A rut is a depression or groove worn into a road or path by the travel of wheels or skis. Ruts can be formed by wear, as from studded snow tires common in cold climate areas, or they can form through the deformation of the asphalt concrete, pavement or subbase material. In modern roads the main cause is heavily loaded trucks. These heavy loaded trucks imprint their tire impressions on roads over time, causing ruts. Rut is a common pavement distress and is often used in pavement performance modeling.
Ruts prevent rainwater from flowing to the side of the road into ditches or gutters. Rainwater trapped in ruts is a common contributing factor to hydroplaning crashes. Severe ruts can impede steering if a vehicle has difficulty steering out of the rut. If it proves impossible to steer out of a rut, though forward and backward progress can be made by the vehicle, it is referred to as being stuck in the rut.
Ruts in gravel roads can be removed by grading the road surface. Ruts in asphalt pavement can be filled with asphalt, then overlaid with another layer of asphalt, but better results can usually be achieved by grinding off the surface to restore the proper cross slope, then resurfacing. If the ruts are formed due to deformation of the subbase below the pavement, the only long-term repair is usually full-depth reconstruction of the road.
Typically rutting is reported in terms of rut depth. Rutting is measured at highway speeds with a laser/inertial profilograph.
The term stuck in a rut can be used figuratively to refer to a situation in which, as time progresses, the situation is unable to be changed or steered in a desired way.
Rutting can also be intentional. The ancient Assyrians, Babylonians, Persians and Greeks constructed roads with artificial wheel-ruts deliberately cut into rock. The ruts were spaced apart from each other the same distance as the wheelspan of an ordinary carriage, and thus constituted grooves that guided the carriages on the rutway. Such ancient stone rutways connected major cities with sacred sites, such as Athens to Eleusis, Sparta to Ayklia, or Elis to Olympia. The gauge of these stone grooves was 138 to 144 cm (4 ft 6 in to 4 ft 9 in). The largest number of preserved stone trackways, over 150, are found on Malta.
Some of these ancient stone rutways were very ambitious. Around 600 BC the citizens of ancient Corinth constructed the Diolkos, which some consider the world's first railway. The Diolkos was a hard poros limestone road with grooved tracks (wheel-ruts), along which large wooden flatbed cars carrying entire ships and their cargo were pulled by slaves or draft animals. The grooves were at 1.67 m (5 ft 6 in) centres.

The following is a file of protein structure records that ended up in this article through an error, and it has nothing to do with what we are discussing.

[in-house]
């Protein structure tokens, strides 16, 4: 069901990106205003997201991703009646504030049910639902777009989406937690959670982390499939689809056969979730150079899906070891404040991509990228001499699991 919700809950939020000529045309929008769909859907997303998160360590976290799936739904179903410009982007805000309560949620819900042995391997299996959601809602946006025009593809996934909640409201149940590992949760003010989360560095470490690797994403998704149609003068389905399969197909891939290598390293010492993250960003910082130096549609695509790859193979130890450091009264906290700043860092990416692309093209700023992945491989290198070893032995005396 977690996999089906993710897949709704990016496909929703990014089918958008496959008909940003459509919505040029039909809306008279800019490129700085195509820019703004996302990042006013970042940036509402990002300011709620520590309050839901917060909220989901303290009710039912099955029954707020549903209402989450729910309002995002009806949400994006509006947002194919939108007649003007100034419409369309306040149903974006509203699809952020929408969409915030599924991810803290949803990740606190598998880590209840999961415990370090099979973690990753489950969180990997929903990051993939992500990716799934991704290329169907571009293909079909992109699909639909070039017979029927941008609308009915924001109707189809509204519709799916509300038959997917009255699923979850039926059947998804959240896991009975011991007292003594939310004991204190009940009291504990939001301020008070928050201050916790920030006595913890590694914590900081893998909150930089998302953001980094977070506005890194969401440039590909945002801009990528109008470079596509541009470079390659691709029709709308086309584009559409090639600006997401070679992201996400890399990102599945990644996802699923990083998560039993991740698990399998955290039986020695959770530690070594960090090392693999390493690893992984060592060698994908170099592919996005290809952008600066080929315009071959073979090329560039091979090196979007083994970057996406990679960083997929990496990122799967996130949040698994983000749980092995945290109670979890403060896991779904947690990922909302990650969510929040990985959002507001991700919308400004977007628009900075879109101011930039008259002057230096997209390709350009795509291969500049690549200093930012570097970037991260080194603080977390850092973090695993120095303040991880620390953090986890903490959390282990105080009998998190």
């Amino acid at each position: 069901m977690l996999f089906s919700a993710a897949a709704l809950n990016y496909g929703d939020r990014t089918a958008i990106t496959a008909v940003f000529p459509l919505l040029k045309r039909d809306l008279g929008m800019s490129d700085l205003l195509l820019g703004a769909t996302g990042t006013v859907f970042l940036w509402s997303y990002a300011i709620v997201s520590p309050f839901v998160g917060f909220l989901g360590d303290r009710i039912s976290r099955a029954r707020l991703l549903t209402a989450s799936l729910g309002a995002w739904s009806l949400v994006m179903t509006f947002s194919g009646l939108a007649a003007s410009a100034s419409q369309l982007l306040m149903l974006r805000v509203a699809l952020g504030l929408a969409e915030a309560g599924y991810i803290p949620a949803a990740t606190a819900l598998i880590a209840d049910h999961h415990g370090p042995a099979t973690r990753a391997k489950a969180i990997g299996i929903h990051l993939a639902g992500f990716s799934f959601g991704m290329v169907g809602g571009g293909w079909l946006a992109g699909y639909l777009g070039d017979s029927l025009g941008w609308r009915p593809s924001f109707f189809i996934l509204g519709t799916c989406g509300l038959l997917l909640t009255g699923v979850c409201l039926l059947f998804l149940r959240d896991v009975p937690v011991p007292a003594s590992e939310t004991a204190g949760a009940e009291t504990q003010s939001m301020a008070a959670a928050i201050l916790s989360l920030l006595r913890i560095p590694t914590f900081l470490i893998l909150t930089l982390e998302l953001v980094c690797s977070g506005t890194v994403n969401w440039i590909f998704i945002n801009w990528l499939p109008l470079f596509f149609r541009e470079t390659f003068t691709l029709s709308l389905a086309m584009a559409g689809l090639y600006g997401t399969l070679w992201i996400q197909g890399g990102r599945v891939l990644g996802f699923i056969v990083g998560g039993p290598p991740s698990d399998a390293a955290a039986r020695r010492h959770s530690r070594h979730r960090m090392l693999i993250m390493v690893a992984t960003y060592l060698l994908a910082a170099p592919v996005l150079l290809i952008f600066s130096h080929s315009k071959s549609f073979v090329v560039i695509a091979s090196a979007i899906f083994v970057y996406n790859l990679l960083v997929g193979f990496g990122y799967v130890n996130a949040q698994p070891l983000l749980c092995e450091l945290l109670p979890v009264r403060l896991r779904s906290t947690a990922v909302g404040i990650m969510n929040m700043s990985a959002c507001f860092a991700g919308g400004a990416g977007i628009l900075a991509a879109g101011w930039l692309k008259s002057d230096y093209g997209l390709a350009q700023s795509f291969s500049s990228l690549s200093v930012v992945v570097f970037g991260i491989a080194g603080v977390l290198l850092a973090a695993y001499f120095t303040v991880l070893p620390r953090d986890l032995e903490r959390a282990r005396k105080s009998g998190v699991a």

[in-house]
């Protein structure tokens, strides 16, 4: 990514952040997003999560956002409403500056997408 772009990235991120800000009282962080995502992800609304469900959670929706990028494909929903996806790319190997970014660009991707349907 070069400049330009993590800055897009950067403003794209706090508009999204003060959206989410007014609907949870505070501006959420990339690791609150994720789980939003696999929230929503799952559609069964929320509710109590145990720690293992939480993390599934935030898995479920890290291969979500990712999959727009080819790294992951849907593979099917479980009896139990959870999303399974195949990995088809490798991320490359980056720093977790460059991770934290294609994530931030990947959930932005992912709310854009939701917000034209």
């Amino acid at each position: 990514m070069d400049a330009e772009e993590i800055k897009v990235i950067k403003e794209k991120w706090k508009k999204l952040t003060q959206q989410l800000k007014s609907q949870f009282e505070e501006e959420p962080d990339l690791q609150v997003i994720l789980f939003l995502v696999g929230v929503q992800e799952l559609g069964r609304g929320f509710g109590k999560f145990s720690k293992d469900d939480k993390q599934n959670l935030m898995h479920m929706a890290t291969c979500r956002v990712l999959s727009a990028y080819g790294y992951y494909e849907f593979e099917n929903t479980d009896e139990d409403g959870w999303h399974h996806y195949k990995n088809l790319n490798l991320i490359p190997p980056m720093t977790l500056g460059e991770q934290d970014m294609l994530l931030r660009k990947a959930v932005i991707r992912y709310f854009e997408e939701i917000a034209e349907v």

References going back to at least 1937 suggest that the "gauge" of ancient rutways, and the distance between the wheels of carts influenced the railway standard gauge of the modern era which is 1,435 mm (4 ft 8+1⁄2 in). The argument is that this is shown by the evidence of rutted roads marked by cart wheels dating from the Roman Empire.[Note 1] Snopes categorized this legend as false but commented that "... it is perhaps more fairly labelled as 'True, but for trivial and unremarkable reasons.'" The historical tendency to place the wheels of horse-drawn vehicles approximately 5 feet (1,500 mm) apart probably derives from the width needed to fit a carthorse in between the shafts. In addition, while road-traveling vehicles are typically measured from the outermost portions of the wheel rims (and there is some evidence that the first railroads were measured in this way as well), it became apparent that for vehicles travelling on rails it was better to have the wheel flanges located inside the rails, and thus the distance measured on the inside of the wheels (and, by extension, the inside faces of the rail heads), was the important one.
On relatively level highways, the depth of the ruts due to carbide studded tires is relatively uniform; however, on hilly highways the ruts tend to be deeper on the uphill sections compared to the downhill and level sections. On the uphill sections, the vehicle delivers more power to the wheels to overcome gravity, thereby, increasing the shearing force of the studs against the pavement, thus resulting in an increased cutting action. Ruts are also deeper at the entry to and exit from intersections and corners, due to deceleration (braking) and acceleration.
- The gaps in the pedestrian crossings in Pompeii could give credence or otherwise to this statement, but no relevant studies appear to have been made.
- "Piryonesi, S. M. (2019). The Application of Data Analytics to Asset Management: Deterioration and Climate Change Adaptation in Ontario Roads (Doctoral dissertation)".
- Forbes, Robert James (1993). Studies in ancient technology, Volume 5. Brill Archive. ISBN 90-04-00622-2.
- Lewis, M. J. T. (2001), "Railways in the Greek and Roman world", in Guy, A.; Rees, J. (eds.), Early Railways. A Selection of Papers from the First International Early Railways Conference (PDF), pp. 8–19 (10–15), archived from the original (PDF) on 7 October 2009, retrieved 14 June 2011
- "STANDARD RAILWAY GAUGE". Townsville Daily Bulletin. Qld. 5 October 1937. p. 12. Retrieved 3 June 2011 – via National Library of Australia.
- "Urban Legends Reference Pages: Railroad Gauges and Roman Chariots". Snopes.